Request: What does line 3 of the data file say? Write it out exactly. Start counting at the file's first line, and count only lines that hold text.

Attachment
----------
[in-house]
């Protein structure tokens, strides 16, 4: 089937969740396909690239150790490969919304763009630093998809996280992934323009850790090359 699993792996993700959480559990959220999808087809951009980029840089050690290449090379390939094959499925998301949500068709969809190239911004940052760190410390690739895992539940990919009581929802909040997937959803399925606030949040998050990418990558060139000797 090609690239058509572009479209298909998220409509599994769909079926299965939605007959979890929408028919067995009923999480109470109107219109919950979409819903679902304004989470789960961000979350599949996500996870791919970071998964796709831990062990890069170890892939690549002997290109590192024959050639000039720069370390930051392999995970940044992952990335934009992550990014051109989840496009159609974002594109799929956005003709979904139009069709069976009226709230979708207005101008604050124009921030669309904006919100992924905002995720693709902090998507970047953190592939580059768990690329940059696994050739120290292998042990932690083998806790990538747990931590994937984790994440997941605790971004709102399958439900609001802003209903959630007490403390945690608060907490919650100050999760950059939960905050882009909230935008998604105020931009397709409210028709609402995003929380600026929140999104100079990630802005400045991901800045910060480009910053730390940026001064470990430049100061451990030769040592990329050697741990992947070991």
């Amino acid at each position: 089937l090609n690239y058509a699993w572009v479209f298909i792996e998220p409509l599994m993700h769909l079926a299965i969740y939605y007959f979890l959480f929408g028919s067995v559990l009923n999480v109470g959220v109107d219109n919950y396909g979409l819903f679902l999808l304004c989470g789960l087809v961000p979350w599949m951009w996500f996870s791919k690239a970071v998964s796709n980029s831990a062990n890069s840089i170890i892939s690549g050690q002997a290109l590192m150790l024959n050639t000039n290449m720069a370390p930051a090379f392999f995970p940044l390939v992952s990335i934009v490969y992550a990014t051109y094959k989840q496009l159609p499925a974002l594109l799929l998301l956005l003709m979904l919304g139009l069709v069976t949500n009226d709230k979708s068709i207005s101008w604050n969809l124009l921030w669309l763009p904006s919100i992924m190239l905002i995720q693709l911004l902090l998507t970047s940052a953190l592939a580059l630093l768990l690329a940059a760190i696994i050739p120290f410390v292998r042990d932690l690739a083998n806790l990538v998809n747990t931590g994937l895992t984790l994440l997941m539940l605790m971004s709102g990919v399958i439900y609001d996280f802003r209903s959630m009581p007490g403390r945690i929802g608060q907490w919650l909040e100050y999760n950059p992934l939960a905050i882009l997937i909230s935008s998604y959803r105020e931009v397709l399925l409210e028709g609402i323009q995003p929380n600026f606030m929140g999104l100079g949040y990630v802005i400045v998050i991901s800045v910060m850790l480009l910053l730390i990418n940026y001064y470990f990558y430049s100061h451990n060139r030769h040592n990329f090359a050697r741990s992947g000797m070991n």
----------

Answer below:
């Amino acid at each position: 089937l090609n690239y058509a699993w572009v479209f298909i792996e998220p409509l599994m993700h769909l079926a299965i969740y939605y007959f979890l959480f929408g028919s067995v559990l009923n999480v109470g959220v109107d219109n919950y396909g979409l819903f679902l999808l304004c989470g789960l087809v961000p979350w599949m951009w996500f996870s791919k690239a970071v998964s796709n980029s831990a062990n890069s840089i170890i892939s690549g050690q002997a290109l590192m150790l024959n050639t000039n290449m720069a370390p930051a090379f392999f995970p940044l390939v992952s990335i934009v490969y992550a990014t051109y094959k989840q496009l159609p499925a974002l594109l799929l998301l956005l003709m979904l919304g139009l069709v069976t949500n009226d709230k979708s068709i207005s101008w604050n969809l124009l921030w669309l763009p904006s919100i992924m190239l905002i995720q693709l911004l902090l998507t970047s940052a953190l592939a580059l630093l768990l690329a940059a760190i696994i050739p120290f410390v292998r042990d932690l690739a083998n806790l990538v998809n747990t931590g994937l895992t984790l994440l997941m539940l605790m971004s709102g990919v399958i439900y609001d996280f802003r209903s959630m009581p007490g403390r945690i929802g608060q907490w919650l909040e100050y999760n950059p992934l939960a905050i882009l997937i909230s935008s998604y959803r105020e931009v397709l399925l409210e028709g609402i323009q995003p929380n600026f606030m929140g999104l100079g949040y990630v802005i400045v998050i991901s800045v910060m850790l480009l910053l730390i990418n940026y001064y470990f990558y430049s100061h451990n060139r030769h040592n990329f090359a050697r741990s992947g000797m070991n």